By: Luana Mattos, Guest Blogger
That's the question that won't go away. When I heard earlier this year that a 13-year-old girl was raped by 15 men in São Paulo, Brazil, I was shocked! Later, I learned that she was running away from home after arguing with her father when she was found by a group of men (ages between 18 and 22) who abducted her to a house and gave her drugs.
The original article posted on O Dia (Brazilian website), drew many comments coming from men saying that this was, for many reasons, the girl's fault. Okay, I agree that a 13-year-old girl shouldn't go out alone at night. I also agree that she is too young to go to night clubs, which according to the website was the reason why she ran away. The girl obviously made a mistake, something she will deeply regret, but that mistake was leaving her home at night without an adult, what followed next was, by no mean, her fault.
So, who's to blame?
Some would blame the parents, some would blame the community altogether. Some would even blame the President of Brazil, only a few seem to blame the assaulters. But for me, it goes even further: it's a cultural and a social issue.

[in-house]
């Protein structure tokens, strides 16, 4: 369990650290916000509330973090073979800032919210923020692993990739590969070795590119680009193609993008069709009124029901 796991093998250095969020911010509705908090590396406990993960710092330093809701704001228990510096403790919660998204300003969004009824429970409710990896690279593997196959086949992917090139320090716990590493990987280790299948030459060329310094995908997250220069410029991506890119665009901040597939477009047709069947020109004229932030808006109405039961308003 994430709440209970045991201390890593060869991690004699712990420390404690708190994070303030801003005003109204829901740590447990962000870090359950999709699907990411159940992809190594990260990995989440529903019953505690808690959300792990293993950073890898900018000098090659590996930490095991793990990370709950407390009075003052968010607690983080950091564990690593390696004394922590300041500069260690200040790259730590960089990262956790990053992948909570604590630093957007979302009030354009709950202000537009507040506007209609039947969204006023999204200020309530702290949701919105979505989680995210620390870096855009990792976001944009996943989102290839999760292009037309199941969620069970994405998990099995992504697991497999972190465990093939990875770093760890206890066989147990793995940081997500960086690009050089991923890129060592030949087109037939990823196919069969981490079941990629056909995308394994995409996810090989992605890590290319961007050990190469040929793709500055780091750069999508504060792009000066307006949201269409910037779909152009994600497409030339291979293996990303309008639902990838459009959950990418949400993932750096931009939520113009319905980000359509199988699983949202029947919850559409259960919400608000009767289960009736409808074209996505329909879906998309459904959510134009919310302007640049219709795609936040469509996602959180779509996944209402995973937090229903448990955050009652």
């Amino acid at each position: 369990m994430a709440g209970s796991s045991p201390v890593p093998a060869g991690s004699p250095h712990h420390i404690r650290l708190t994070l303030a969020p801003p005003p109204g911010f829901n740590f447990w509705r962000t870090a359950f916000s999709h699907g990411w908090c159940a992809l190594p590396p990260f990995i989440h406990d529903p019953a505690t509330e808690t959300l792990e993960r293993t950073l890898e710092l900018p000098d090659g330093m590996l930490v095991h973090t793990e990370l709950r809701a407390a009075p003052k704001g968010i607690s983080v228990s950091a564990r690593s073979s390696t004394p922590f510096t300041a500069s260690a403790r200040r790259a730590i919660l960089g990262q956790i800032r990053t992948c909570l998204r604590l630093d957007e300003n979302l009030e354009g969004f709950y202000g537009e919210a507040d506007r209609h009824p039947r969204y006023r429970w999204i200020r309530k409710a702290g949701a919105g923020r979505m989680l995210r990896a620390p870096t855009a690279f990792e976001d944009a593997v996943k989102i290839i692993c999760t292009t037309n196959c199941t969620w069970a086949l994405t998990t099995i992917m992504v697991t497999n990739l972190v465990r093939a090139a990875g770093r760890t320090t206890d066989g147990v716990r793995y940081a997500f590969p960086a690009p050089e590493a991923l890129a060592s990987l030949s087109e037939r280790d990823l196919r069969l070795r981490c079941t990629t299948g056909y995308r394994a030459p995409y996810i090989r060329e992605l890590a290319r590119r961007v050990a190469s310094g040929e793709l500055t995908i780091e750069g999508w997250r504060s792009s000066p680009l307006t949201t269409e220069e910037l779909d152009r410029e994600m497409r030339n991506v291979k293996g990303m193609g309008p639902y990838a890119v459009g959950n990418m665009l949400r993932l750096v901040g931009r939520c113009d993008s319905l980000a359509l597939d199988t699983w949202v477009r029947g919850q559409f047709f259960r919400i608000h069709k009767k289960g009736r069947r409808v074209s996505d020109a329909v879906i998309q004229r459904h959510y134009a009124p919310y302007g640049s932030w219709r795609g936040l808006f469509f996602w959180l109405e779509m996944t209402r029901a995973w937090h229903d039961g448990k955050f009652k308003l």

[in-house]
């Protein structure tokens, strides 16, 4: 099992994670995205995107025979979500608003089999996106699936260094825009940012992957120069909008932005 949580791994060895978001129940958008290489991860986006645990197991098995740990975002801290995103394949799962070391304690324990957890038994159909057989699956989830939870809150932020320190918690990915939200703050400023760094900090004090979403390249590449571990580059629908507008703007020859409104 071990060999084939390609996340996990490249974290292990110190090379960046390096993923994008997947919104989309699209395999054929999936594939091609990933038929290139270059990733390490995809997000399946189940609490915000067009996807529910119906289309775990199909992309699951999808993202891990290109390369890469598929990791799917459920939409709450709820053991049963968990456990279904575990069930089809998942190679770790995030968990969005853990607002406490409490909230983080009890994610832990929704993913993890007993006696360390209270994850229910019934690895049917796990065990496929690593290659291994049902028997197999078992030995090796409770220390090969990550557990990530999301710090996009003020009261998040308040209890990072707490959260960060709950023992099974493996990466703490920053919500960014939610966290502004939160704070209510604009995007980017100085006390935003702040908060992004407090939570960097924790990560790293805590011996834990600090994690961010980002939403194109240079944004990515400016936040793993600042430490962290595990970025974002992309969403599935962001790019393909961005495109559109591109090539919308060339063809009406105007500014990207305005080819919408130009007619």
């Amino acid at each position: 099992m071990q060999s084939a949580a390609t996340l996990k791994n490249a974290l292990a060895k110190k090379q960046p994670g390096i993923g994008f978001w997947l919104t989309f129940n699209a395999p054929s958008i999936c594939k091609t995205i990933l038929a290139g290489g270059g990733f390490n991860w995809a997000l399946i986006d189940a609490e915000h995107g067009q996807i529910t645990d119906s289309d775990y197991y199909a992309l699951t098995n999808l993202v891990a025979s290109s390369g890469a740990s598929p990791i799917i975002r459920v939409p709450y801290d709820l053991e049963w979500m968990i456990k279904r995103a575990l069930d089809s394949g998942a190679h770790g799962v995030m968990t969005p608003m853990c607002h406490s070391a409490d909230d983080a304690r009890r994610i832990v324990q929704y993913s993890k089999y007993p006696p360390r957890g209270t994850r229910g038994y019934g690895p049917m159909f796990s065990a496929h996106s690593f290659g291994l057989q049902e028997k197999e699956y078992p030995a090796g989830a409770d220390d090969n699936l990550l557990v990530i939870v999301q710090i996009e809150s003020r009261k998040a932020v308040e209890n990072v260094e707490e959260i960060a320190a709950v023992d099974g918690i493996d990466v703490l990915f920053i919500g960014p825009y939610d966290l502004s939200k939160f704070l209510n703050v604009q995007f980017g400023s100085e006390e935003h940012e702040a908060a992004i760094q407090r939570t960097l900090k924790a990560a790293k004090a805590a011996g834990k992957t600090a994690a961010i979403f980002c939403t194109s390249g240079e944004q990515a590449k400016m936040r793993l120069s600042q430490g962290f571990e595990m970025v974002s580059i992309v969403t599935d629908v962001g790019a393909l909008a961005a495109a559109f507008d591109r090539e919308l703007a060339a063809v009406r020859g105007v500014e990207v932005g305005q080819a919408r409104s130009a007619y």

So, who do I blame?
I blame the silence. I blame the fear. I blame every time sexual assault happens around us and we cross our arms saying,"it's none of our business." In other words, I blame me. Because, unless we start to take responsibility for what happens in our community we won’t fight for changes, which I did months ago when I signed the petition for the #LeidoFeminicídio: a new legislation that imposes harsher penalties for those who harm or kill women and girls.
And today I was glad to hear that this law was enacted, the news came from Sophia Bush’s tweet, by the way. And I couldn’t be happier to know that my country is taking serious measures on this subject. And all I did was sign a petition, maybe all you can do is to retweet in support of a campaign, it doesn't matter how small your action is as long as you do it. And when we act together we can make huge changes!
#TogetherWeCan! #NOMORE DV/SA!
Let's Chat! Want to know more about the NOMORE movement helping to raise awareness about and put an end to sexual and domestic violence? Head on over to nomore.org and learn how YOUR voice can make a difference!
Luana is Christian girl whose faith inspires her to be the best version of herself every day. Besides her work as an administrative supervisor, she is a freelance journalist and writes a column about real life experiences, focusing on topics relevant to social projects, volunteer work, and awareness campaigns for the Brazilian website www.hollywoodeaqui.com. She also had the opportunity to interview Nicholas Sparks, Wm. Paul Young and L. J. Smith.
image via nomore.org